• Replicate Office-Style Software in the Browser
  • Crowd-Sourcing

These six “big ideas” are based on concepts that build on the global information space.  In fact, these ideas revolve around the social and collaborative opportunities that can enhance teaching and learning.  Students become more engaged in their learning process as they develop a storyboard, cartoon, word art or photo story.

We have seen the excitement of students describing their field trips to museums by constructing the pictures they had taken on the trip and adding in video, music and posting it on their school website for anyone to view by utilizing a program called www.animoto.com.   We have also seen how students creatively develop an avatar, working in small groups and developing a dialogue between two fictitious characters pertaining to a topic assigned by the classroom teacher and then presenting their work to the class.  Parents are able to see the final projects and support their children in the creative learning process.

Drawing on the “wisdom of crowds” discussion, Web 2.0 consists of words that users generate and attach to content.  It involves somewhat more constrained yet easily collaborative projects that involve writing, spelling, storytelling, making cartoons, and digital pictures while drawing on the creative thought processes that students incorporate into their learning projects.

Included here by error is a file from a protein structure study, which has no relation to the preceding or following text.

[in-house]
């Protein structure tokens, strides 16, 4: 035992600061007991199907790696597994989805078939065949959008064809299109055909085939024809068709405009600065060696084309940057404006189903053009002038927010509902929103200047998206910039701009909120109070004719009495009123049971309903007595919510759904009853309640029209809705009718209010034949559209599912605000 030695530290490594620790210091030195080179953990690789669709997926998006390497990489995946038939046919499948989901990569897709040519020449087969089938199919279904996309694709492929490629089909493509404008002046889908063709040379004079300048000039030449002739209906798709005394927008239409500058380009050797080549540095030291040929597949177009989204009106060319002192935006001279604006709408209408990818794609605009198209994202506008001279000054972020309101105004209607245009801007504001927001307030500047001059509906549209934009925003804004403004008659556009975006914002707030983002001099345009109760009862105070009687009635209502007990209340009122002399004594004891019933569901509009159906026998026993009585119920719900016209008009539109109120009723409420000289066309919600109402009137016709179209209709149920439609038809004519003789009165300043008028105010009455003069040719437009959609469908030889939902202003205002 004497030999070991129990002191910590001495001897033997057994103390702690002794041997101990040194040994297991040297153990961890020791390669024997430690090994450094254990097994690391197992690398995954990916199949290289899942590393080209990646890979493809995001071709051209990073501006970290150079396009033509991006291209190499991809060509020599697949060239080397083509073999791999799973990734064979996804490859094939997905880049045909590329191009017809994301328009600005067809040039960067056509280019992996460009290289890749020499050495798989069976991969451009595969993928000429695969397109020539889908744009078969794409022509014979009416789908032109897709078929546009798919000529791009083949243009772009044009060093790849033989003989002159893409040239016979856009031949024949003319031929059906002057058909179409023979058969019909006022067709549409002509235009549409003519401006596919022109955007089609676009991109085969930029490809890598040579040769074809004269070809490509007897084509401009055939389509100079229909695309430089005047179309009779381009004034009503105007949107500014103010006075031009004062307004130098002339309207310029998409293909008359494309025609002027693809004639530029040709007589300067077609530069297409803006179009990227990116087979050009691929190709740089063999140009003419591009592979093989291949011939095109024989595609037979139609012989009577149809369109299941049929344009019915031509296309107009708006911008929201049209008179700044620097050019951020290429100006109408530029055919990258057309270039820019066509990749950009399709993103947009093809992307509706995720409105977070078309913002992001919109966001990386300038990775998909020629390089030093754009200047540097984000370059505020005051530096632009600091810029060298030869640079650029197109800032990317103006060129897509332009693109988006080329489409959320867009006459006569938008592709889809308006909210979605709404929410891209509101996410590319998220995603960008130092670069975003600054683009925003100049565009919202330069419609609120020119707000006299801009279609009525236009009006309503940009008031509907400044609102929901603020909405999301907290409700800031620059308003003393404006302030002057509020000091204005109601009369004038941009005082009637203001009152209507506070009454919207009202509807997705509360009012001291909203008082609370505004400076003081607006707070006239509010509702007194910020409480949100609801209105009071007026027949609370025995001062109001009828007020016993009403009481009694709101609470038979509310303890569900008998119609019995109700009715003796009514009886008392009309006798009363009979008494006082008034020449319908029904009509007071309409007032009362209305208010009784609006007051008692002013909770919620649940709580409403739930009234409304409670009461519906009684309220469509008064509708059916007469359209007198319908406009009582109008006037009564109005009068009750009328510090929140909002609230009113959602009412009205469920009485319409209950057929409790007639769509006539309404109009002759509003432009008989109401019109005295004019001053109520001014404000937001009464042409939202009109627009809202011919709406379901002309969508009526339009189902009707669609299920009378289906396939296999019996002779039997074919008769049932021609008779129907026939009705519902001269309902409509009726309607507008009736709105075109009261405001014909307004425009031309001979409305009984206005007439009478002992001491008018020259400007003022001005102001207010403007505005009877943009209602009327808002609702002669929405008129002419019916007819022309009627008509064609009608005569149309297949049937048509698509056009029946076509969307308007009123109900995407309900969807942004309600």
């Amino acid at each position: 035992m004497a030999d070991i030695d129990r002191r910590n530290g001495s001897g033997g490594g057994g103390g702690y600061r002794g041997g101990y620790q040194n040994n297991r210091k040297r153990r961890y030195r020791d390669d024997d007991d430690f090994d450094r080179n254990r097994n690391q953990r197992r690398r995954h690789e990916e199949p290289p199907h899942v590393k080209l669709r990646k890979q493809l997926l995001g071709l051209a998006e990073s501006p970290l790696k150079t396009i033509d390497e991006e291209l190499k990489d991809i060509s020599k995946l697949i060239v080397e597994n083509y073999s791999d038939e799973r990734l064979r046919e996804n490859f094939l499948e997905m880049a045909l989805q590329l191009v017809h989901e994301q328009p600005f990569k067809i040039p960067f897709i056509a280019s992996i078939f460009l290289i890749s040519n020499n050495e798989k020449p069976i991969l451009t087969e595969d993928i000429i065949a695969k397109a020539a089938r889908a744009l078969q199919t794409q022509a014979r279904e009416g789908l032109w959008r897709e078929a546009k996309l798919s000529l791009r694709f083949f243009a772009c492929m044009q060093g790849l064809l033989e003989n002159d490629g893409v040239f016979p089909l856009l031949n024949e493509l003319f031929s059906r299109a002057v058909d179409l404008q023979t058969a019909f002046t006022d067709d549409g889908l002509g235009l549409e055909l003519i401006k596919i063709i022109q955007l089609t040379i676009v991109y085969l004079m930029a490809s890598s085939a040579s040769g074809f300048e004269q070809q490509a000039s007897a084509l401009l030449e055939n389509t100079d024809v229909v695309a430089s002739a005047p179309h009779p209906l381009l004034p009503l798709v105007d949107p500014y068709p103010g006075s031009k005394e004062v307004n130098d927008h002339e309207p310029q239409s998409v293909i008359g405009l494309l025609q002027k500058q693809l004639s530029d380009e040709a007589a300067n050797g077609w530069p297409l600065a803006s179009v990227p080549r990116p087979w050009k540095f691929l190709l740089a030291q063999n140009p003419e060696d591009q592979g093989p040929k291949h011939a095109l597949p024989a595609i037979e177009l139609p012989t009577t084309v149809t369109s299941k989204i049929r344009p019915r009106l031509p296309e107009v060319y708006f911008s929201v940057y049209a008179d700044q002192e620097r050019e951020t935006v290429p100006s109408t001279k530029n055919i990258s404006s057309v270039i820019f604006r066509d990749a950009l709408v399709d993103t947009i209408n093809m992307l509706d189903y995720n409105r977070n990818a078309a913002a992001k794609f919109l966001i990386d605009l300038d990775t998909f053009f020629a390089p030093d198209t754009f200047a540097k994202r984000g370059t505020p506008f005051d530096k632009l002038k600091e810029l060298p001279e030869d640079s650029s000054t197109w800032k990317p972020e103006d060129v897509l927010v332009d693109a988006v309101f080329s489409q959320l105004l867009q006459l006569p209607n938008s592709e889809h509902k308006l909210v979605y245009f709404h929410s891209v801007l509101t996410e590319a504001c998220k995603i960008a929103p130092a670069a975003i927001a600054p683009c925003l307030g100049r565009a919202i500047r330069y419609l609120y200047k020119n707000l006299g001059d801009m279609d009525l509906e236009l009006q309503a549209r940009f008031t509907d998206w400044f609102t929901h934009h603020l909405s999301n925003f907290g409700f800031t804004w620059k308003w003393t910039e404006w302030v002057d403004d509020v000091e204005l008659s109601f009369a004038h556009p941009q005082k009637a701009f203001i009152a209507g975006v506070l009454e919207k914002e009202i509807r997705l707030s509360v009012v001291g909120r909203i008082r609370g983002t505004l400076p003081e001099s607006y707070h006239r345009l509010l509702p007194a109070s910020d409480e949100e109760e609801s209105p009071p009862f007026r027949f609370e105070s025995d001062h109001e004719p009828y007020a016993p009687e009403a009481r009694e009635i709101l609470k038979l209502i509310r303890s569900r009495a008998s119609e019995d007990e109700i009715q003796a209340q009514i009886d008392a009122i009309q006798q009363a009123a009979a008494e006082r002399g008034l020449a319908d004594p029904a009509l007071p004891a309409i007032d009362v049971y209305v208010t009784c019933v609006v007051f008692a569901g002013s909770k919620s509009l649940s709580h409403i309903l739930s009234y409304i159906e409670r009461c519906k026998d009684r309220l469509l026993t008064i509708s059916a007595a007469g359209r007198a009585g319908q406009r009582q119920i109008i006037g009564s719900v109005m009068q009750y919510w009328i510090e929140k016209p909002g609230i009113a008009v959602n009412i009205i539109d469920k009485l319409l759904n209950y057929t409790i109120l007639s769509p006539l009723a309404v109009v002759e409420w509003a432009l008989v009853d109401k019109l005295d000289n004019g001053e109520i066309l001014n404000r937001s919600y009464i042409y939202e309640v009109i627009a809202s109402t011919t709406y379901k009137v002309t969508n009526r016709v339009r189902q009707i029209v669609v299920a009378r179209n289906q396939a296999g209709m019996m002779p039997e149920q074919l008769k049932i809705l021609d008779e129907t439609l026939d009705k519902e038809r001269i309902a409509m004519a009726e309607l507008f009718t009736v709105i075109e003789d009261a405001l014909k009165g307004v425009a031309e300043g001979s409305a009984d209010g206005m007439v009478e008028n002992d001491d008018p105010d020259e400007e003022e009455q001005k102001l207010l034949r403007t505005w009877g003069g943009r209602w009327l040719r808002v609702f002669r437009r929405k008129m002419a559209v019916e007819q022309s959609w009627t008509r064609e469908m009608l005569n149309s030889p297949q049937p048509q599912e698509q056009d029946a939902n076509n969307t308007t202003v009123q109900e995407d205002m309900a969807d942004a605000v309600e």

Now, let’s take a look at several Web 2.0 applications that can be used in the classroom.

  • One of my favorites is www.animoto.com.  You can sign up for Animoto for Education and begin to incorporate digital pictures and music into a presentation of an event with your students.  One of our 3rd grade teachers took her students for a nature field trip to an arboretum.  The students loved putting their pictures and some video clips into the program and had to build consensus on the music.
  • Another is www.pixton.com.  Pixton lets you create your own comic strip without having to draw anything by hand. Select from a ton of pre-made characters, customize them as you see fit, and put them in different poses and add text to make a coherent storyline.